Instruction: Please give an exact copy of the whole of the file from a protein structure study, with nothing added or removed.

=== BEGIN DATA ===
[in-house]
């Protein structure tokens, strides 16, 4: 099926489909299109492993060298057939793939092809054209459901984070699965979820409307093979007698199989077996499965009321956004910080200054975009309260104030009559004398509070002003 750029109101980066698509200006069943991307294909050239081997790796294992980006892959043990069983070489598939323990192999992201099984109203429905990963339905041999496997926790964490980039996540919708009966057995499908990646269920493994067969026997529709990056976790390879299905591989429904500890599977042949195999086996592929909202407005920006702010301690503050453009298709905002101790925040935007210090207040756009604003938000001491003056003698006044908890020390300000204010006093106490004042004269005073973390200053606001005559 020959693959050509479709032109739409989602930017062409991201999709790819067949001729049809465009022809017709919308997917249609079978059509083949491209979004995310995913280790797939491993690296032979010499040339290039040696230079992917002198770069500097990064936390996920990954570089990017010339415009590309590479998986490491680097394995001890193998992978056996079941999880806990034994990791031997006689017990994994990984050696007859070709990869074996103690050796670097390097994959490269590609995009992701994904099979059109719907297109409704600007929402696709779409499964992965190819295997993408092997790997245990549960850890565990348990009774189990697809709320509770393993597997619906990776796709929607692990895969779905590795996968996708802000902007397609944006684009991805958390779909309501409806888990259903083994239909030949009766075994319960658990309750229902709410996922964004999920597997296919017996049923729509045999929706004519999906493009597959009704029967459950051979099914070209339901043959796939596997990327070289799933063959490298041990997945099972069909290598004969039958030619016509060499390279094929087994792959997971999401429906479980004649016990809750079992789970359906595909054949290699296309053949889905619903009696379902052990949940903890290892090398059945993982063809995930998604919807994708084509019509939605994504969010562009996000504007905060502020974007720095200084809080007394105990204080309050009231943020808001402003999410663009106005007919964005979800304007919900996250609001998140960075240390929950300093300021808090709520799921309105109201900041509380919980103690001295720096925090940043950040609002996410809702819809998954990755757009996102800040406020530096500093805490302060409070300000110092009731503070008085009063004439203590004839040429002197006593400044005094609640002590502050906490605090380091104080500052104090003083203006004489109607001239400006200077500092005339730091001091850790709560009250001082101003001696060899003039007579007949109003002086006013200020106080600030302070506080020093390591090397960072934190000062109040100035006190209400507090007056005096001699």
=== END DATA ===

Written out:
[in-house]
């Protein structure tokens, strides 16, 4: 099926489909299109492993060298057939793939092809054209459901984070699965979820409307093979007698199989077996499965009321956004910080200054975009309260104030009559004398509070002003 750029109101980066698509200006069943991307294909050239081997790796294992980006892959043990069983070489598939323990192999992201099984109203429905990963339905041999496997926790964490980039996540919708009966057995499908990646269920493994067969026997529709990056976790390879299905591989429904500890599977042949195999086996592929909202407005920006702010301690503050453009298709905002101790925040935007210090207040756009604003938000001491003056003698006044908890020390300000204010006093106490004042004269005073973390200053606001005559 020959693959050509479709032109739409989602930017062409991201999709790819067949001729049809465009022809017709919308997917249609079978059509083949491209979004995310995913280790797939491993690296032979010499040339290039040696230079992917002198770069500097990064936390996920990954570089990017010339415009590309590479998986490491680097394995001890193998992978056996079941999880806990034994990791031997006689017990994994990984050696007859070709990869074996103690050796670097390097994959490269590609995009992701994904099979059109719907297109409704600007929402696709779409499964992965190819295997993408092997790997245990549960850890565990348990009774189990697809709320509770393993597997619906990776796709929607692990895969779905590795996968996708802000902007397609944006684009991805958390779909309501409806888990259903083994239909030949009766075994319960658990309750229902709410996922964004999920597997296919017996049923729509045999929706004519999906493009597959009704029967459950051979099914070209339901043959796939596997990327070289799933063959490298041990997945099972069909290598004969039958030619016509060499390279094929087994792959997971999401429906479980004649016990809750079992789970359906595909054949290699296309053949889905619903009696379902052990949940903890290892090398059945993982063809995930998604919807994708084509019509939605994504969010562009996000504007905060502020974007720095200084809080007394105990204080309050009231943020808001402003999410663009106005007919964005979800304007919900996250609001998140960075240390929950300093300021808090709520799921309105109201900041509380919980103690001295720096925090940043950040609002996410809702819809998954990755757009996102800040406020530096500093805490302060409070300000110092009731503070008085009063004439203590004839040429002197006593400044005094609640002590502050906490605090380091104080500052104090003083203006004489109607001239400006200077500092005339730091001091850790709560009250001082101003001696060899003039007579007949109003002086006013200020106080600030302070506080020093390591090397960072934190000062109040100035006190209400507090007056005096001699």